In desperation, many are lifting up their troubles to God through both private and public acts of intercession.

Ukrainians praying in the central square of Kharkiv, Ukraine. Source: Ukrainian Bible Society.

Various posts of people gathering in the city streets to worship and pray together have been circulating all over social media.

When news of an invasion was impending, Ukrainian Christians could be seen singing hymns in public, while churches continued to declare the peace of Jesus during their Sunday worship services.

But make no mistake — many in Ukraine are weary, even as rumours of war began swirling last month.

“I was on the phone this evening with a number of very close Ukrainian friends who are just emotionally exhausted. They are psychologically worn out,” said CBN’s George Thomas, who is based in Ukraine.

“They have been dealing with war for the last eight years, and the news of a potential invasion just really hits very close.”

After all, this is not the first time that both countries have been embroiled in conflict.

Although Ukraine has been independent from Russia since 1991 after the collapse of the Soviet Union, there has been tension between the two countries since 2008, when Ukraine was promised NATO membership.

In 2014, Russian troops annexed the Crimean Peninsula, and armed conflict has been going on in Eastern Ukraine, with ordinary civilians bearing the brunt. 

Even then, many have decided to move towards the front lines instead of fleeing from it over the years (for instance, see how these hero pastors of Ukraine demonstrated bold faith).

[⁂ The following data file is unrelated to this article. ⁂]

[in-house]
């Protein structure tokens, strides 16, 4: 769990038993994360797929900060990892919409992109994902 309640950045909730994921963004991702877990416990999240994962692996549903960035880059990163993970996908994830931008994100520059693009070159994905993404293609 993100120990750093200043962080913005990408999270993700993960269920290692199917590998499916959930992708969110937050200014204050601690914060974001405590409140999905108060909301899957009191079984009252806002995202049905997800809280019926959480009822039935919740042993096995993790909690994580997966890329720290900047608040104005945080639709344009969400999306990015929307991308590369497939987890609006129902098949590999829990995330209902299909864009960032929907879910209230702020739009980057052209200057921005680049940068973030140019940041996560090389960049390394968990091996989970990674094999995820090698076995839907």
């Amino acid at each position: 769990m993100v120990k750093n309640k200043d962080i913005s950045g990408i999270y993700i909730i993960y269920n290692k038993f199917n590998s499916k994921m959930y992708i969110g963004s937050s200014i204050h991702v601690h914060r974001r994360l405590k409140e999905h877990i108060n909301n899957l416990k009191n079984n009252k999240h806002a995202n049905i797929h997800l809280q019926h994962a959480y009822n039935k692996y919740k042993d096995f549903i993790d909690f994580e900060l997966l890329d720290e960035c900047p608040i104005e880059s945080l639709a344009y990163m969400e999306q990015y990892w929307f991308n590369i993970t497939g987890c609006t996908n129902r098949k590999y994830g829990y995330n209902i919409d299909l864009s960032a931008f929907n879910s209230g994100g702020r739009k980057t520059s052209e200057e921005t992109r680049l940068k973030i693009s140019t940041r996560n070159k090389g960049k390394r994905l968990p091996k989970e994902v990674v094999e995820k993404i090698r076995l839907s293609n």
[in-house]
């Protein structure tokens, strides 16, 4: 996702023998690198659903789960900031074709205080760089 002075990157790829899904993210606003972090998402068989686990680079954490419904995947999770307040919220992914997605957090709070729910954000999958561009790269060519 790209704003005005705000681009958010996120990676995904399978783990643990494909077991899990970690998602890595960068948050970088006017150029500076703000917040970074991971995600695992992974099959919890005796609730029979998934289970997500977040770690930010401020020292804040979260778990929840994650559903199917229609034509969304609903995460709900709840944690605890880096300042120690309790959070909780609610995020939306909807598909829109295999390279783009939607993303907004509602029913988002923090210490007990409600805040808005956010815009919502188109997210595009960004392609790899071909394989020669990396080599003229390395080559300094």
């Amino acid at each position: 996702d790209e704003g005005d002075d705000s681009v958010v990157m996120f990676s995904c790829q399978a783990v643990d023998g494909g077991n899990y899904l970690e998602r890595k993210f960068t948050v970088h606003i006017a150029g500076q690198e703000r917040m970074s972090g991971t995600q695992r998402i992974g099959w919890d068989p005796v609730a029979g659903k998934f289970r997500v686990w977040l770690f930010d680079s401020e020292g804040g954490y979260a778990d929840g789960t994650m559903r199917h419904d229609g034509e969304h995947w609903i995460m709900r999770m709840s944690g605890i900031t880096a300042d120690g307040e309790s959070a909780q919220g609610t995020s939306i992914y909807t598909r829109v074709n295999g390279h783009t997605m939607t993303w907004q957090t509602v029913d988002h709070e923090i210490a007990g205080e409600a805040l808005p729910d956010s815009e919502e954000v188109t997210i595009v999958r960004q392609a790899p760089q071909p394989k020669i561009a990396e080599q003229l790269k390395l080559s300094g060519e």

Footage from an OM video shot in 2017.

What can we learn from the Ukrainian church?

Light does indeed shine the brightest in the darkness. How beautiful it is to see the Ukrainian Christians’ steadfast hope in God even as they exalt God above their problems.

Like the Ukrainian Church, we must also learn to become a living testimony of God’s goodness; we can extend a helping hand towards the needs around us.

While Christians across the world might feel like helpless spectators watching the action from afar, we can still be agents of change. 

While we’re unable to be physically there for people of Ukraine, we can still give towards humanitarian aid.

And most importantly, the most powerful weapon at our disposal is prayer.

There is a song titled “Battle Belongs” by Phil Wickham where the lyrics go:

So when I fight, I’ll fight on my knees
With my hands lifted high
Oh God, the battle belongs to You
And every fear I lay at Your feet
I’ll sing through the night
Oh God, the battle belongs to You

The power of intercessory prayer cannot be understated. A little mustard seed of faith can move mountains!

As we continue to pray for Ukraine, let’s cling on to God’s unshakeable power and trust that He will intervene.

Just as the Ukrainians have been praying against all odds for a miracle, we must also learn to worship amid adversity and uncertainty, anchored on the unwavering sovereignty of God.

  1. Have you become apathetic to the situation in Ukraine or grown numb to bad news? Pray for Ukraine!
  2. Is there an area in your life where you need to hold on to hope and trust in God’s sovereignty for?
  3. How can you serve boldly where God has placed you?